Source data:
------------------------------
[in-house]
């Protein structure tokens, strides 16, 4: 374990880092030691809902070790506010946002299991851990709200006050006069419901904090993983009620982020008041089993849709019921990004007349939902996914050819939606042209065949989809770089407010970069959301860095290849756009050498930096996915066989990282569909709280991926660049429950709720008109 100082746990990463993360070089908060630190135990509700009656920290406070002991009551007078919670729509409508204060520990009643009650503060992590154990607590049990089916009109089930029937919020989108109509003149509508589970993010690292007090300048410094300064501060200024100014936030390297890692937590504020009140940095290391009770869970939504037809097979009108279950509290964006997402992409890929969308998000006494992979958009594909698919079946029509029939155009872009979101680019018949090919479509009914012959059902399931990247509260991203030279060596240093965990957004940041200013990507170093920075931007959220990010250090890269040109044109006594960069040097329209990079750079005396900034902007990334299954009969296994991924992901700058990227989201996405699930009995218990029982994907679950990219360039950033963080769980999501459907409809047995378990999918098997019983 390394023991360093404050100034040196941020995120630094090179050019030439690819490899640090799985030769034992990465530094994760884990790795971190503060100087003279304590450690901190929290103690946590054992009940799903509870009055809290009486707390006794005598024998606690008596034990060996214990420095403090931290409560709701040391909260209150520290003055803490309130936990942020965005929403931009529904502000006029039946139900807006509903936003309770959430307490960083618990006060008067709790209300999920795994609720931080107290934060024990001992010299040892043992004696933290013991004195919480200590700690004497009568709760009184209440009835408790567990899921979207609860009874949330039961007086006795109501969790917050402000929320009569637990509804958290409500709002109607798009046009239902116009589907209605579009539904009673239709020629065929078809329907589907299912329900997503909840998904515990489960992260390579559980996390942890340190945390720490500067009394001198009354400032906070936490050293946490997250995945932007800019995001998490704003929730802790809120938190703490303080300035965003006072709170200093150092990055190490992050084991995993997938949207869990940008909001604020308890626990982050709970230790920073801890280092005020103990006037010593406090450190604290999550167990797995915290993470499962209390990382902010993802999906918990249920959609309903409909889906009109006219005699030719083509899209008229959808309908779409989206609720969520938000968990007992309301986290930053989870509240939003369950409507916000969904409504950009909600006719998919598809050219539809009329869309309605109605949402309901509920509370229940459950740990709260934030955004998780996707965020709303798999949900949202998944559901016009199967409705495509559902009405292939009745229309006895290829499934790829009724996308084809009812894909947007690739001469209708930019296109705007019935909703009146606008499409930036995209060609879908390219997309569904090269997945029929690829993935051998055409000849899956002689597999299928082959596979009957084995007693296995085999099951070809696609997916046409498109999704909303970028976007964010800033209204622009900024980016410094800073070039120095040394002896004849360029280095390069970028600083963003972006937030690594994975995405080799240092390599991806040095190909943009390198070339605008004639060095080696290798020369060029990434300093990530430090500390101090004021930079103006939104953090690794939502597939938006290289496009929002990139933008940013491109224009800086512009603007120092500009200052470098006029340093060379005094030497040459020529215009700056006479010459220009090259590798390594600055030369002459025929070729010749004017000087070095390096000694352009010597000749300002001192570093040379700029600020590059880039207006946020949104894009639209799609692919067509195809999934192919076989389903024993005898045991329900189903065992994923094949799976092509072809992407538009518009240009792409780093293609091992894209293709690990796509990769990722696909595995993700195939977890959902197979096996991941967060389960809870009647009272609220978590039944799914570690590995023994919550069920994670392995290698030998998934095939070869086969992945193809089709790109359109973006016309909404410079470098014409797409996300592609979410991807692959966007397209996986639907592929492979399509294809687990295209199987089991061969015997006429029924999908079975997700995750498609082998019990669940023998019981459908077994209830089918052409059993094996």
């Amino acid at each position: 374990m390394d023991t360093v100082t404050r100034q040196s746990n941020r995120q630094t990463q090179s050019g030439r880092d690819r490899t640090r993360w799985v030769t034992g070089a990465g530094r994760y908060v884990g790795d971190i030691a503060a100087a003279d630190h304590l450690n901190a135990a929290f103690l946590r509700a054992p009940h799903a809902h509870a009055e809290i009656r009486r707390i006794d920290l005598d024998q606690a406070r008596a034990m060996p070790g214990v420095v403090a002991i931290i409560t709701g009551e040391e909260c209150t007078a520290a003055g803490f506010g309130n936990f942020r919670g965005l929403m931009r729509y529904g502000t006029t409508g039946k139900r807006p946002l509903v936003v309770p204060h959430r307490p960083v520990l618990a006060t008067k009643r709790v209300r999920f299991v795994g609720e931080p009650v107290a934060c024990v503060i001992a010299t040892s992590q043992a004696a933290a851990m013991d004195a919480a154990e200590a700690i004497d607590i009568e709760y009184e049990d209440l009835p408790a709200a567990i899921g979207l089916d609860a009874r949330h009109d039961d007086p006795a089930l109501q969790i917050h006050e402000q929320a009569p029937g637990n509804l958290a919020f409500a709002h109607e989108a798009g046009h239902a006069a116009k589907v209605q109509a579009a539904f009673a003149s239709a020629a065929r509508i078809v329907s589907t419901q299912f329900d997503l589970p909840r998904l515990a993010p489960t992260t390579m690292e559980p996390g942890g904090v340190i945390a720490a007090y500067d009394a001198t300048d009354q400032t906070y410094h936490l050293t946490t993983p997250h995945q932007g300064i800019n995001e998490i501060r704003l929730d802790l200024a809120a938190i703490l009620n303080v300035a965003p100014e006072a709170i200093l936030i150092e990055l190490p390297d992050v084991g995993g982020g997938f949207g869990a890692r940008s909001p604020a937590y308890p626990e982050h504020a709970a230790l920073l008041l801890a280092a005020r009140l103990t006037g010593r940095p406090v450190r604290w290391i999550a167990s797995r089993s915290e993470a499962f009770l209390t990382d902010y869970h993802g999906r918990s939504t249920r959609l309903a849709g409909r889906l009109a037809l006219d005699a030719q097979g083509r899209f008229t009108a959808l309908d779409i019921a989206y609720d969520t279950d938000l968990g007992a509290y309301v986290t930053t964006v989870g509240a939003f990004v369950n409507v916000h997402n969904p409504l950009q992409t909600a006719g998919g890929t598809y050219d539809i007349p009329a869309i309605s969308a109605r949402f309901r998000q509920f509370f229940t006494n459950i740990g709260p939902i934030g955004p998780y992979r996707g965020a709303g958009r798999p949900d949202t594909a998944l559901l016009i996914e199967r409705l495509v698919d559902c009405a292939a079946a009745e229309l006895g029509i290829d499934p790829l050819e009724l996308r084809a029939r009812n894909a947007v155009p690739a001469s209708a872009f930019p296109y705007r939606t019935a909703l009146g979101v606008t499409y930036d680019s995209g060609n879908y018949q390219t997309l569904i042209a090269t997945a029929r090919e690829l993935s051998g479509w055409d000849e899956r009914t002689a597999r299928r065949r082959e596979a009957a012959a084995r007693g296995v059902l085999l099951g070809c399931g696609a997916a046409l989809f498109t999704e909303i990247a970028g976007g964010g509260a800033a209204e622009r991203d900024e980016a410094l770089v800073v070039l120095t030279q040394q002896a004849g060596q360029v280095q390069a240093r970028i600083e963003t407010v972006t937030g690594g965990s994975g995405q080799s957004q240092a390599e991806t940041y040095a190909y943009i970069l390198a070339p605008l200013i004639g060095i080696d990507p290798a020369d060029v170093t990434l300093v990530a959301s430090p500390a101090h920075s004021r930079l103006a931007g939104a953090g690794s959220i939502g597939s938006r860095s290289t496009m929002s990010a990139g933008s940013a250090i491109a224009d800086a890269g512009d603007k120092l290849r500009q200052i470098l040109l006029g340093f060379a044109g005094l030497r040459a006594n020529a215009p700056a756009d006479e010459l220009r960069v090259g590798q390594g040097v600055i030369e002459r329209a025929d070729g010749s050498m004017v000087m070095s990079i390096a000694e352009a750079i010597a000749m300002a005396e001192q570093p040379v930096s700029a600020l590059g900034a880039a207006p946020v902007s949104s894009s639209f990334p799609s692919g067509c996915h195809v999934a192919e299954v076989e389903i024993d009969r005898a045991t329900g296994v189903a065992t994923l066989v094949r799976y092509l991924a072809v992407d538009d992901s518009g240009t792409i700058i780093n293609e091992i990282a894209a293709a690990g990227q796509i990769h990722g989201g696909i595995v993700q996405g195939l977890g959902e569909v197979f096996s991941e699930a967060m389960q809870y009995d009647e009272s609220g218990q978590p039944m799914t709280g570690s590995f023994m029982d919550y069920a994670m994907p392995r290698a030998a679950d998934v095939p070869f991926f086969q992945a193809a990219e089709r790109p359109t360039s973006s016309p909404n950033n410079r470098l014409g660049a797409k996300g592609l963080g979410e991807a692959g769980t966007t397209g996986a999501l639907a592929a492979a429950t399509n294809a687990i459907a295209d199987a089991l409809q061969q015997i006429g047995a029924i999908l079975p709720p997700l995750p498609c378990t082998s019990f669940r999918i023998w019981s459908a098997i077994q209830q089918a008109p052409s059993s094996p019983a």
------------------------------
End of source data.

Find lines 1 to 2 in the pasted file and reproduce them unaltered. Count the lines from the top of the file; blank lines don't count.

[in-house]
């Protein structure tokens, strides 16, 4: 374990880092030691809902070790506010946002299991851990709200006050006069419901904090993983009620982020008041089993849709019921990004007349939902996914050819939606042209065949989809770089407010970069959301860095290849756009050498930096996915066989990282569909709280991926660049429950709720008109 100082746990990463993360070089908060630190135990509700009656920290406070002991009551007078919670729509409508204060520990009643009650503060992590154990607590049990089916009109089930029937919020989108109509003149509508589970993010690292007090300048410094300064501060200024100014936030390297890692937590504020009140940095290391009770869970939504037809097979009108279950509290964006997402992409890929969308998000006494992979958009594909698919079946029509029939155009872009979101680019018949090919479509009914012959059902399931990247509260991203030279060596240093965990957004940041200013990507170093920075931007959220990010250090890269040109044109006594960069040097329209990079750079005396900034902007990334299954009969296994991924992901700058990227989201996405699930009995218990029982994907679950990219360039950033963080769980999501459907409809047995378990999918098997019983 390394023991360093404050100034040196941020995120630094090179050019030439690819490899640090799985030769034992990465530094994760884990790795971190503060100087003279304590450690901190929290103690946590054992009940799903509870009055809290009486707390006794005598024998606690008596034990060996214990420095403090931290409560709701040391909260209150520290003055803490309130936990942020965005929403931009529904502000006029039946139900807006509903936003309770959430307490960083618990006060008067709790209300999920795994609720931080107290934060024990001992010299040892043992004696933290013991004195919480200590700690004497009568709760009184209440009835408790567990899921979207609860009874949330039961007086006795109501969790917050402000929320009569637990509804958290409500709002109607798009046009239902116009589907209605579009539904009673239709020629065929078809329907589907299912329900997503909840998904515990489960992260390579559980996390942890340190945390720490500067009394001198009354400032906070936490050293946490997250995945932007800019995001998490704003929730802790809120938190703490303080300035965003006072709170200093150092990055190490992050084991995993997938949207869990940008909001604020308890626990982050709970230790920073801890280092005020103990006037010593406090450190604290999550167990797995915290993470499962209390990382902010993802999906918990249920959609309903409909889906009109006219005699030719083509899209008229959808309908779409989206609720969520938000968990007992309301986290930053989870509240939003369950409507916000969904409504950009909600006719998919598809050219539809009329869309309605109605949402309901509920509370229940459950740990709260934030955004998780996707965020709303798999949900949202998944559901016009199967409705495509559902009405292939009745229309006895290829499934790829009724996308084809009812894909947007690739001469209708930019296109705007019935909703009146606008499409930036995209060609879908390219997309569904090269997945029929690829993935051998055409000849899956002689597999299928082959596979009957084995007693296995085999099951070809696609997916046409498109999704909303970028976007964010800033209204622009900024980016410094800073070039120095040394002896004849360029280095390069970028600083963003972006937030690594994975995405080799240092390599991806040095190909943009390198070339605008004639060095080696290798020369060029990434300093990530430090500390101090004021930079103006939104953090690794939502597939938006290289496009929002990139933008940013491109224009800086512009603007120092500009200052470098006029340093060379005094030497040459020529215009700056006479010459220009090259590798390594600055030369002459025929070729010749004017000087070095390096000694352009010597000749300002001192570093040379700029600020590059880039207006946020949104894009639209799609692919067509195809999934192919076989389903024993005898045991329900189903065992994923094949799976092509072809992407538009518009240009792409780093293609091992894209293709690990796509990769990722696909595995993700195939977890959902197979096996991941967060389960809870009647009272609220978590039944799914570690590995023994919550069920994670392995290698030998998934095939070869086969992945193809089709790109359109973006016309909404410079470098014409797409996300592609979410991807692959966007397209996986639907592929492979399509294809687990295209199987089991061969015997006429029924999908079975997700995750498609082998019990669940023998019981459908077994209830089918052409059993094996």